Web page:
4. Customizable standard for infrastructure – balance between the enforcement of requirements to developer usability

  5. Powered by Kubernetes but not confined to it – prefer tooling that isn’t confined to a specific container engine, so besides different types of managed Kubernetes they may use ECS, Openshift, VMWare Tanzu and others.

These tenets are no longer mere theory: CNoE’s centerpiece is the idpBuilder tool, accompanied by a non-branded reference architecture. For enterprises looking for even more out-of-the-box open-source IDPs, BACK Stack emerges as another practical application of CNoE principles, with opinionated tooling selection which can be modified later.

Is this nirvana? I’m not sure. In my opinion, the challenges CNoE sets to solve (rapid evolution of standards, DevOps not always a good fit) aren’t the most painful ones in enterprises.

To complete the picture, here are some grave open-source concerns I heard directly from enterprise engineers:

  1. Fragmentation – open-source tools often don’t integrate natively, so they don’t always work off the same datasets and policies – which might lead to frequent failures. When one tool only recommends (e.g. Opencost) and another only executes (e.g. Terraform), you need at least one critical pair of human eyeballs at the intersection. And at scale, there are 1,000’s of those intersections daily.

  2. No support - Open-source tools lack professional support, which places extra load on in-house engineers.

  3. Privacy concerns – GDPR-compliant organizations usually rule out open-source software and DBs, and also SaaS hosted on hyperscalers (AWS, Azure or GCP)The potential fine for working on data acquired unethically or exposing their own users’ data is just too big. Even if it’s free, some procurement guidelines still apply!

  4. Inability to measure added value – in the case of cloud-native SaaS which serves as part of a stack, or does something specific along the software supply chain, its contribution to metrics improvement cannot always be isolated.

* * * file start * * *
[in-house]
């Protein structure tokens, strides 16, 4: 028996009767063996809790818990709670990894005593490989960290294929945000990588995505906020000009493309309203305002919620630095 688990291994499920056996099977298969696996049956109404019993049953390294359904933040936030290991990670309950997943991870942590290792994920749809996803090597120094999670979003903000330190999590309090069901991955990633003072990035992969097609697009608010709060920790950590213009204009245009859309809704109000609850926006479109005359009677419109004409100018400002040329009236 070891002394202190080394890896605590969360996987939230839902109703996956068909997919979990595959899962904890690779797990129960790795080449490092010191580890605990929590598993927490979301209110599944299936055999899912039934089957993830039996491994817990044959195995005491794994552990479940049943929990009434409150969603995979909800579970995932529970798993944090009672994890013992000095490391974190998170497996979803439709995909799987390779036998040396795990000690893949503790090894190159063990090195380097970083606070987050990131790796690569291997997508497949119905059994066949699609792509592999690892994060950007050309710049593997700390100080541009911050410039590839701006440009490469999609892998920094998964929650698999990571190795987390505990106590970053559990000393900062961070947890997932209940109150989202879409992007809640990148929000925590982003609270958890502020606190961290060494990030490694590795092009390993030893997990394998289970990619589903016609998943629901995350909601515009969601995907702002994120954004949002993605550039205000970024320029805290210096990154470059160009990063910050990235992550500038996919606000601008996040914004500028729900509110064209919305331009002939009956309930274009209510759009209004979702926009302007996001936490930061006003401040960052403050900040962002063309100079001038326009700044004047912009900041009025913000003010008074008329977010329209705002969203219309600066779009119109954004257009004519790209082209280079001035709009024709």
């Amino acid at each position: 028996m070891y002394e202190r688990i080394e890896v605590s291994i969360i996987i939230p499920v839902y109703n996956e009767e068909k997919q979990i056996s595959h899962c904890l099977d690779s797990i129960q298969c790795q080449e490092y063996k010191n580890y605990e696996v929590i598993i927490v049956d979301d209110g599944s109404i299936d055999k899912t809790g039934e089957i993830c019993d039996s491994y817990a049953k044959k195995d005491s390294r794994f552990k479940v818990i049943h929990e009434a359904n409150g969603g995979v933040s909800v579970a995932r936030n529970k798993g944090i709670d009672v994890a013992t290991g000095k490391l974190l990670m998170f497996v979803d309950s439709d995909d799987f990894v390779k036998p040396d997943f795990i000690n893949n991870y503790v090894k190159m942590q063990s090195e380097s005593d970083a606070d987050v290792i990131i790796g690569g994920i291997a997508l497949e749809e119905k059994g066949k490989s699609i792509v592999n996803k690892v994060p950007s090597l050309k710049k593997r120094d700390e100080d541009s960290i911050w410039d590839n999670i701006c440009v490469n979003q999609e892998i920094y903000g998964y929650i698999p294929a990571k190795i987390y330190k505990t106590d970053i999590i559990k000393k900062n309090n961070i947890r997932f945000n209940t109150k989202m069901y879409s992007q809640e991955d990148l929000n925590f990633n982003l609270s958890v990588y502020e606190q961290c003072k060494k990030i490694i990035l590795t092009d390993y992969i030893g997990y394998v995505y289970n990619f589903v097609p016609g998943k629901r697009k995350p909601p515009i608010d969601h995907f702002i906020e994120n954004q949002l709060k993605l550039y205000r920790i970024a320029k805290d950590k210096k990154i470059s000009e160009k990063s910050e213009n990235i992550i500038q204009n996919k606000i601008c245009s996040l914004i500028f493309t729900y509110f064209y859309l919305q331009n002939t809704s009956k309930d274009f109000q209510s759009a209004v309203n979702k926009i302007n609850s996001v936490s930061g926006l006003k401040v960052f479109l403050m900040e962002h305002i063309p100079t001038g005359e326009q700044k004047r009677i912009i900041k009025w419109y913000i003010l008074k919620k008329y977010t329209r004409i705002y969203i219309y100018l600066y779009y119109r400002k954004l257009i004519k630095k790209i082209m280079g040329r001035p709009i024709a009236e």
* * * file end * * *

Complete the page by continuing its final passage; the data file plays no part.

One takeaway: in the previous section we established the importance of cost optimization as an IDP’s day-1 capability. To realize this according to CNoE tenets, we want to integrate into our IDP a cost optimization solution that is managed, converged, highly automated, and suits all containerized and non-containerized settings.

Well-architected AWS, Azure, and GCP

Cost optimization is a Well-Architected pillar in AWS, Azure, and GCP alike. Each hyperscaler outlines pillar slightly different, but all touch aspects of designing & planning, monitoring & managing, and cost-reducing activities. Out of all 3, I find Azure’s to be the most straightforward:

  1. Develop cost-management discipline (by FinOps practices)

  2. Design with a cost-efficiency mindset

  3. Design for usage optimization

  4. Design for rate optimization

  5. Monitor and optimize over time

Intuitively, what’s right for your entire public cloud estate is right for an IDP that runs in it. This leads to a two-fold conclusion: the IDP itself must run cost-efficiently on cloud resources; and it should help cultivate the same cost efficiency practices in the entire Dev organization.

From a FinOps standpoint, you want your IDP to provide visualized cost observability and accurate usage attribution of each node’s components by label, namespace etc. This means it will facilitate collaboration between the engineering body and other cost stakeholders, FinOps first.

From an activity standpoint, you want it to leverage discount compute (spots, RIs, SPs) and to continuously “squeeze the lemon” of each machine’s CPU, memory, storage, and network capacity. This is achievable by automating Kubernetes optimization techniques like bin packing, rightsizing, shutdown scheduling, and dynamic storage.

One takeaway: Your IDP’s ideal integrated cost optimization solution has dual DevOps/FinOps qualities: On one hand, it has workable IaC integrations to automate the actions needed to lower cloud spend and minimize it going forward; On the other hand, it provides cost visibility & analysis that support cloud cost attribution and accountability.

How do I make this my own?

If you work with external platform or portal tooling, e.g. Backstage, Port, Crossplane, Cortex etc. – follow the next steps:

  1. Check integration catalog for cloud resource management solutions. These might also be classified as provisioning, autoscaling & optimization.

  2. Consider starting with open-source reporting tools like Kubecost to learn about your optimization potential.

  3. Research externally for tools capable of automating the heavy lifting of continuous optimization. Today, these are nearly non-existent in the integration catalogs of platform vendors – because they are considered day-2 capabilities, and most platforms are simply not there. No reason to worry though – autoscaling & co. is a saturated, competitive segment. Once you start a POC, it’s in the vendor’s best interest to develop a plugin or provider for your chosen platform tool. Such a plugin might help put them in front of many other users.

Platforming from scratch? Start off from step 2 above. When you hit step 3, look for the vendor’s GitHub repo, or Terraform module, to create the integration. If you don’t have Dev resources to dedicate, you may request it from the vendor once your POC becomes a paid subscription.

Special thanks to Artem Lajko and Abby Bangser for their insightful reviews.